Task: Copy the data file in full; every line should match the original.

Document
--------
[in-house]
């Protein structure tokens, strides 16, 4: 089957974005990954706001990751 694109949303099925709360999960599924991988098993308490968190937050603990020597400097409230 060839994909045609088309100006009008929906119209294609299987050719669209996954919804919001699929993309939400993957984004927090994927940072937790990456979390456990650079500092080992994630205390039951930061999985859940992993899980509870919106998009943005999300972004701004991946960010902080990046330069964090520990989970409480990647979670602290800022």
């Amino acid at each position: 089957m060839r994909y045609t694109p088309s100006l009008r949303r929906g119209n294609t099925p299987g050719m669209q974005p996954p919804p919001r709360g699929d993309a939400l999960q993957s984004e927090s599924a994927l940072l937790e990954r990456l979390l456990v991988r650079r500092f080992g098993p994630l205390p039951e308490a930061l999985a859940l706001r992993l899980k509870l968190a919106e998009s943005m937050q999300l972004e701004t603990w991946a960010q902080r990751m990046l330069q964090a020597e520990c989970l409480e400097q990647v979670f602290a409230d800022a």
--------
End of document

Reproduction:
[in-house]
């Protein structure tokens, strides 16, 4: 089957974005990954706001990751 694109949303099925709360999960599924991988098993308490968190937050603990020597400097409230 060839994909045609088309100006009008929906119209294609299987050719669209996954919804919001699929993309939400993957984004927090994927940072937790990456979390456990650079500092080992994630205390039951930061999985859940992993899980509870919106998009943005999300972004701004991946960010902080990046330069964090520990989970409480990647979670602290800022």
């Amino acid at each position: 089957m060839r994909y045609t694109p088309s100006l009008r949303r929906g119209n294609t099925p299987g050719m669209q974005p996954p919804p919001r709360g699929d993309a939400l999960q993957s984004e927090s599924a994927l940072l937790e990954r990456l979390l456990v991988r650079r500092f080992g098993p994630l205390p039951e308490a930061l999985a859940l706001r992993l899980k509870l968190a919106e998009s943005m937050q999300l972004e701004t603990w991946a960010q902080r990751m990046l330069q964090a020597e520990c989970l409480e400097q990647v979670f602290a409230d800022a």